The 1870 Bethel School is the place to bring the kids and have a look at what a day at school was like with eight grades taught by one teacher, without electricity, running water, or indoor plumbing.
Bethel School, located a few miles from downtown Honesdale, is a perfectly preserved one-room schoolhouse built about 1870.T his simple wooden structure has separate entrances and cloakrooms for boys and girls. The large single classroom has a high ceiling, slate boards, and the double wooden desks of the last century.
The schoolhouse was originally heated by a large wood stove. It was the teacher’s responsibility to bank the fire at night and arrive in time to warm the schoolhouse before the pupils came at nine o’clock. Many former students remember standing by the stove to dry clothing. Water was carried from the Poor Farm or a neighbor’s home and lighting was at first “natural” and later provided by kerosene wall lamps.
The teacher taught all eight grades and the number of students varied. Classes were called to the front recitation bench for lessons Former pupils recall playing Haley Over, marbles, and baseball during the long lunch hour and two recesses. Children could eat lunch in an apple tree, search the woods for trailing arbutus, and play in the creek. A large bell called them back to classes.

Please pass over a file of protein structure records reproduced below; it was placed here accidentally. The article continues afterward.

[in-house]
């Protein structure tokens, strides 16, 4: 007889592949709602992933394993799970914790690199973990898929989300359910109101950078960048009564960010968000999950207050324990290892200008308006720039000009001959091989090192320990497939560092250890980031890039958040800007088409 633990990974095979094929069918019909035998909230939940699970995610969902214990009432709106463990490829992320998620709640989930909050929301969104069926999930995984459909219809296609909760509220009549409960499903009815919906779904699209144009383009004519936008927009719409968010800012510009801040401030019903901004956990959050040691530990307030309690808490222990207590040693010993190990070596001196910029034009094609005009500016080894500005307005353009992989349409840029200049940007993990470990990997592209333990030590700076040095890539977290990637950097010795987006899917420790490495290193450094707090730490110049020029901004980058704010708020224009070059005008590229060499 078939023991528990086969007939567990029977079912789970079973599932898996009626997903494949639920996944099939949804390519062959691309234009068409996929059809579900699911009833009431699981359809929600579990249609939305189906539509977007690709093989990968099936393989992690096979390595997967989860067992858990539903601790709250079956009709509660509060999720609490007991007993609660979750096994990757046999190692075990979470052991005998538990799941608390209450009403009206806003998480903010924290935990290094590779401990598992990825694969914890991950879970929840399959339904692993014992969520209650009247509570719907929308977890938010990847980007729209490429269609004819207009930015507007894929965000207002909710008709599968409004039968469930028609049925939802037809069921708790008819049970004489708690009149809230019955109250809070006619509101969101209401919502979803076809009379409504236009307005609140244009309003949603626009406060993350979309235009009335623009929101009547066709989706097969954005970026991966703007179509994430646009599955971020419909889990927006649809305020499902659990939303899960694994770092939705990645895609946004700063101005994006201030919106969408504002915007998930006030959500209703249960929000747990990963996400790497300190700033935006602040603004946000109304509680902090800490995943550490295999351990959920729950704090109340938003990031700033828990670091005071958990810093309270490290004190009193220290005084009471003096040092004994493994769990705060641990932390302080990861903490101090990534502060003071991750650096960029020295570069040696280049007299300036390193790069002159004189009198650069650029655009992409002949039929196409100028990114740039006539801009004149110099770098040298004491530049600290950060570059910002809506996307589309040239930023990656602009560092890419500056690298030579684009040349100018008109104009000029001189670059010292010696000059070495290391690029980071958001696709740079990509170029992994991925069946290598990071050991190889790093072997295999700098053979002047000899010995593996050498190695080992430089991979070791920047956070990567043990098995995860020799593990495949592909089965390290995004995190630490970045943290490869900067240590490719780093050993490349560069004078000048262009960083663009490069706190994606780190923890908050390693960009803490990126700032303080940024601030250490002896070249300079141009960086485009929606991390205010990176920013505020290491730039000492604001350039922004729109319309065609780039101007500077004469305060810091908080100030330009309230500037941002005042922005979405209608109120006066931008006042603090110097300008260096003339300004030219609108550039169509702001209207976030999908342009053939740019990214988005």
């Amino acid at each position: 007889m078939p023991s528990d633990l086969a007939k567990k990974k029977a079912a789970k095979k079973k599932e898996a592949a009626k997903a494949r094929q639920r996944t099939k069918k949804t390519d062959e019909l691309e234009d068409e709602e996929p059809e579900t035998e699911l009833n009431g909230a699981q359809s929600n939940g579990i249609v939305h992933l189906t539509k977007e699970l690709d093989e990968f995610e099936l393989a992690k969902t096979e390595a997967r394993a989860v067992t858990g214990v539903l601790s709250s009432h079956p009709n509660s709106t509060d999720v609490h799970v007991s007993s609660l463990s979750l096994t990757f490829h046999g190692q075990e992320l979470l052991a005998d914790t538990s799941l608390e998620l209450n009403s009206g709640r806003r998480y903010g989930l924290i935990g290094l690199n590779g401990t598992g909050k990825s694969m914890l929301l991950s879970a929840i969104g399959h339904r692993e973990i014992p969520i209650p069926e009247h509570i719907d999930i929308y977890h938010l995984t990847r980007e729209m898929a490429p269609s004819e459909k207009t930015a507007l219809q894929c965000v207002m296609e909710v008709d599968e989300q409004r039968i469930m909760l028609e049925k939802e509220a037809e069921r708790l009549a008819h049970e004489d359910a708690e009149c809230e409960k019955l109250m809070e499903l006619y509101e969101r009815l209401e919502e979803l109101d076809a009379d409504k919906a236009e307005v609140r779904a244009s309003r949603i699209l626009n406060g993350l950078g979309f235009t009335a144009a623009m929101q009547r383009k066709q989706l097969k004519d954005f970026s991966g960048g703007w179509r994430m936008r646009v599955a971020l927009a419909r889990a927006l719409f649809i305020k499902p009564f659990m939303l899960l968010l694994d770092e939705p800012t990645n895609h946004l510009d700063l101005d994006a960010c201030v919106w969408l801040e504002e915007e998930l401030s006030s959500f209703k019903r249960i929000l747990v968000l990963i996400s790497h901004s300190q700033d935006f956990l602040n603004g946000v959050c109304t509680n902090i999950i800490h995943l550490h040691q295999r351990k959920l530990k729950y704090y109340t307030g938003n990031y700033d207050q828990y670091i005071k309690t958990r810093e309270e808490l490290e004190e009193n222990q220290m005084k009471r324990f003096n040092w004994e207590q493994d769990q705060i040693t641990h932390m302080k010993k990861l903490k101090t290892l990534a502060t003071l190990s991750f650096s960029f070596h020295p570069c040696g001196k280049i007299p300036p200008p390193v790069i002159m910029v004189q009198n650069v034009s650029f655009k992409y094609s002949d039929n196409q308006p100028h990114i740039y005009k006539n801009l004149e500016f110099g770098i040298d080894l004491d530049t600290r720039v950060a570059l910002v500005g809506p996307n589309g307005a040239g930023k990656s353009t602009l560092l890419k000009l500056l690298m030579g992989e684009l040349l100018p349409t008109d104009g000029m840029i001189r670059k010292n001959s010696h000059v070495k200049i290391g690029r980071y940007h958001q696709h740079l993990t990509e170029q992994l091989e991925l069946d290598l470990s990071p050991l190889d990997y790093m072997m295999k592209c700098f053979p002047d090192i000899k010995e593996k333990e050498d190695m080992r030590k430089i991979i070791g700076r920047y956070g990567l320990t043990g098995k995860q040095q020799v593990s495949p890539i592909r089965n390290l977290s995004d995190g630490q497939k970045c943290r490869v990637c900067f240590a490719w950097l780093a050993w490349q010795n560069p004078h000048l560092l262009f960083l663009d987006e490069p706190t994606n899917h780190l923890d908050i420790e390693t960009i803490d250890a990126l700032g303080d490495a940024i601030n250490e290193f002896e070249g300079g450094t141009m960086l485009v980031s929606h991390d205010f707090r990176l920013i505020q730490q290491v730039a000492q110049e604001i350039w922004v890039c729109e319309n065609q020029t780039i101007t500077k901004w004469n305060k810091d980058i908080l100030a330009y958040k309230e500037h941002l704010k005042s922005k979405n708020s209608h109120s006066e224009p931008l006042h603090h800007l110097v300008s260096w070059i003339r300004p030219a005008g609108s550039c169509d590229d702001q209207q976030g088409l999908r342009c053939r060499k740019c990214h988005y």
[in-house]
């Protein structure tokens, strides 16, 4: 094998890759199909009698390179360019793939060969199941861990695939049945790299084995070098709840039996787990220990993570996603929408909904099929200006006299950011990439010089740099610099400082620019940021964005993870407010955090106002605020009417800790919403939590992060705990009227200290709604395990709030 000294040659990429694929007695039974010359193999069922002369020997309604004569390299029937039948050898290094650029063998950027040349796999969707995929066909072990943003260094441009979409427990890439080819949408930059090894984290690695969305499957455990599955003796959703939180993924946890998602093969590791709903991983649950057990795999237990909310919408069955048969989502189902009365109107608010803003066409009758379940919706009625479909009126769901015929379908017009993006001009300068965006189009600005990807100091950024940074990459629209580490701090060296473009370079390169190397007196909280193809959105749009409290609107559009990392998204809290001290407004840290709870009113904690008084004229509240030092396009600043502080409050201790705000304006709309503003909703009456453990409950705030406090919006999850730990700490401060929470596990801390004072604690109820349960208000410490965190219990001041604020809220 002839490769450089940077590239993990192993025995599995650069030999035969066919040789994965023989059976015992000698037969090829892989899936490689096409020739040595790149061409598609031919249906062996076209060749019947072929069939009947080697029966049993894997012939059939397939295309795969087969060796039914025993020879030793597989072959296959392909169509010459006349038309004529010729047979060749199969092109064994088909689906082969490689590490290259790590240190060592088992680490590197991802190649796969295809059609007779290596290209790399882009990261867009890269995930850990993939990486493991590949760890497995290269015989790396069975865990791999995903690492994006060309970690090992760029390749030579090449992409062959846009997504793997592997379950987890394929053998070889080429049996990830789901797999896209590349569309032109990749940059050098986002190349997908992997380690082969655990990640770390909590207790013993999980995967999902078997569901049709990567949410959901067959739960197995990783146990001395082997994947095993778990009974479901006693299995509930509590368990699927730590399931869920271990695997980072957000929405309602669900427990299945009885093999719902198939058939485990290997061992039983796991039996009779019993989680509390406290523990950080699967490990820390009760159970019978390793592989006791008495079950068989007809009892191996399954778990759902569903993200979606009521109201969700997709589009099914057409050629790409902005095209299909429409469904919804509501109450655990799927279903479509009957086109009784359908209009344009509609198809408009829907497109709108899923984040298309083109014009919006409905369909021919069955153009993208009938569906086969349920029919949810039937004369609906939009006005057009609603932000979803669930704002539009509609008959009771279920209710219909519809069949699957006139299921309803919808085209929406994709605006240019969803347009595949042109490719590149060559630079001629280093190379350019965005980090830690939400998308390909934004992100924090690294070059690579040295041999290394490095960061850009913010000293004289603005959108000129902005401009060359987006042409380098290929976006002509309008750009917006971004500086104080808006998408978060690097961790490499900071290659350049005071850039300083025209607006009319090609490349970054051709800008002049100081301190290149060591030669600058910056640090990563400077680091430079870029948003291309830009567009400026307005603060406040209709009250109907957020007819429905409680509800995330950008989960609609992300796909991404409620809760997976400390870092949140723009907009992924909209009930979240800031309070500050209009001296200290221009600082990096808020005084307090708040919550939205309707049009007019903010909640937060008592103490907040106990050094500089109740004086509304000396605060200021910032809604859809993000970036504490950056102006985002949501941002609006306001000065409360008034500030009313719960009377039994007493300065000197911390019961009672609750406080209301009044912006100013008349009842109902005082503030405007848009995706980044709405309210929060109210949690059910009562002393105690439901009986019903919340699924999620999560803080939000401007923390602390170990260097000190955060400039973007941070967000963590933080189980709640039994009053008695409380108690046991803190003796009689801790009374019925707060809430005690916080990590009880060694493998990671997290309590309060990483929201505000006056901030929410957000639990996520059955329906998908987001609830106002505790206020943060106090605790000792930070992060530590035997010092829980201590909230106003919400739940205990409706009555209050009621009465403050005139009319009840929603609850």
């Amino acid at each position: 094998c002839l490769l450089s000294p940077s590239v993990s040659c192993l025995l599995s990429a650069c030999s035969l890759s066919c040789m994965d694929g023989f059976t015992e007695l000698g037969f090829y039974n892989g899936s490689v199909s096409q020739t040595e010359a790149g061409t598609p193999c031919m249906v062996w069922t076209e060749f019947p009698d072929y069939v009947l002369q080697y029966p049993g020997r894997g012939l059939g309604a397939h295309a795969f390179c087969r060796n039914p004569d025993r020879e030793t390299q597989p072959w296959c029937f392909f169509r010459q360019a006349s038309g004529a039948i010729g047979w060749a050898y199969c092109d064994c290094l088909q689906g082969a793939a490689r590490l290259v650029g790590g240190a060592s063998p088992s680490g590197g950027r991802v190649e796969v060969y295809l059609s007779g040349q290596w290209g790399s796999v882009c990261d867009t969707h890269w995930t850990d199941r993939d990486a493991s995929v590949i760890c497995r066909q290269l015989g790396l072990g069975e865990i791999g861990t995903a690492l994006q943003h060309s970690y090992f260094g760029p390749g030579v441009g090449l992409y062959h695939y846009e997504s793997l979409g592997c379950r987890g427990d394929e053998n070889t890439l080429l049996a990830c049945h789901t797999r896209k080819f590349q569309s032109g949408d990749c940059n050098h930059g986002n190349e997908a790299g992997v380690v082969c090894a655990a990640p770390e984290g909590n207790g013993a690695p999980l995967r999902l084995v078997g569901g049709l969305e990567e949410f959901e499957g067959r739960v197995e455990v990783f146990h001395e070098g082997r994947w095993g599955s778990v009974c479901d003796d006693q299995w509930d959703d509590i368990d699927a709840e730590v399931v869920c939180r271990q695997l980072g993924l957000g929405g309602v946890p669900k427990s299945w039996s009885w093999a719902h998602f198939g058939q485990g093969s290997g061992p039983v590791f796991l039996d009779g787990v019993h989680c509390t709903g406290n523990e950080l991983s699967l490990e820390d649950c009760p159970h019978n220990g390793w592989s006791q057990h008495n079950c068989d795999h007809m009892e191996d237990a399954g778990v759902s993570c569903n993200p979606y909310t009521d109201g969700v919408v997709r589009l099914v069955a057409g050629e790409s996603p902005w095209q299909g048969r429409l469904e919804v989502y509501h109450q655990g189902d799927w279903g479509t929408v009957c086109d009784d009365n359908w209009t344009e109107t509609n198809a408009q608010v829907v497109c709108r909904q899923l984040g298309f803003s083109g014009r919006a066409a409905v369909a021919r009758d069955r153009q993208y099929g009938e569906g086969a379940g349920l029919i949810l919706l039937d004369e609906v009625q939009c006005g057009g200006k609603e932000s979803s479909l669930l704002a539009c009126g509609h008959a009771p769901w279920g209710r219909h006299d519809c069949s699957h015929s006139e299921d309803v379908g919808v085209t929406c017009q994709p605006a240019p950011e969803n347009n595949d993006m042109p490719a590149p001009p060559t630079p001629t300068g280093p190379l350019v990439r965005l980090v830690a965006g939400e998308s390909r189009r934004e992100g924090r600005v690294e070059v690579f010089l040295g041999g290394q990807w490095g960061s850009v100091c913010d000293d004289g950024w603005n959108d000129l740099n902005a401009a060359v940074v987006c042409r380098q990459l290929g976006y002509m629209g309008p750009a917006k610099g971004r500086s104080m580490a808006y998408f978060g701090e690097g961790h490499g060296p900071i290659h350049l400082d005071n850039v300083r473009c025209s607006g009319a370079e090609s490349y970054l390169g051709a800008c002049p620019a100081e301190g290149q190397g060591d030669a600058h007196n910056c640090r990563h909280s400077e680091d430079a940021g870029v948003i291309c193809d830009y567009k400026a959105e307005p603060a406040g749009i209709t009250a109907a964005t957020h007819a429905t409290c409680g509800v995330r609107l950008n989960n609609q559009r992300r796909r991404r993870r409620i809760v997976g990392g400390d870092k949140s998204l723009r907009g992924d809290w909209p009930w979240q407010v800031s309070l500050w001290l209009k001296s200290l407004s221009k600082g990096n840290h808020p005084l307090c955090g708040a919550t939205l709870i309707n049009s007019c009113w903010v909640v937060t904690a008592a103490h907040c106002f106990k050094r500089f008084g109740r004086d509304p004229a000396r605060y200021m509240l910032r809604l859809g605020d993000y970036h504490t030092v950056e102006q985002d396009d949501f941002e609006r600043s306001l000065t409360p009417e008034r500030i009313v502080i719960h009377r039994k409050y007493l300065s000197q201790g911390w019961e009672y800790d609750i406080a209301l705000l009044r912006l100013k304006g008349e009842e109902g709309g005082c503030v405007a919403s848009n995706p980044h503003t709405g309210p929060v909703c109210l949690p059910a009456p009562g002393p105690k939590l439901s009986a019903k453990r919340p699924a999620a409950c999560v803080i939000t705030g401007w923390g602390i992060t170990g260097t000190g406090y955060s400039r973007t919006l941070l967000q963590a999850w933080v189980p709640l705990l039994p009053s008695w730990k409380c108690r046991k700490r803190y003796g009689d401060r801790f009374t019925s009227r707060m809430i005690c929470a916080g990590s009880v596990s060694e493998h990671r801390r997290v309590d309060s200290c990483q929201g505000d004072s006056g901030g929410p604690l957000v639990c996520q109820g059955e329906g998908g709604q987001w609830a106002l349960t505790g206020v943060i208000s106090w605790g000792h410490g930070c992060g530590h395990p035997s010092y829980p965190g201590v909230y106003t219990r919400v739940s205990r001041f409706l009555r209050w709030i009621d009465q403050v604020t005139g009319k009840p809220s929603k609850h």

State and federal regulations of the time mandated that students not have to walk more than 2.5 miles to the nearest school. The result was that there were many one-room schools in PA. In fact, according to a map displayed on the back wall at Bethel, there were more than 300 in Wayne County alone.
This one-room country school on Bethel School Road in Berlin Township will be open to the public in the summer and fall. The school is available for group tours during the warm weather months. Call the Wayne County Historical Society at (570) 253-3240 for details!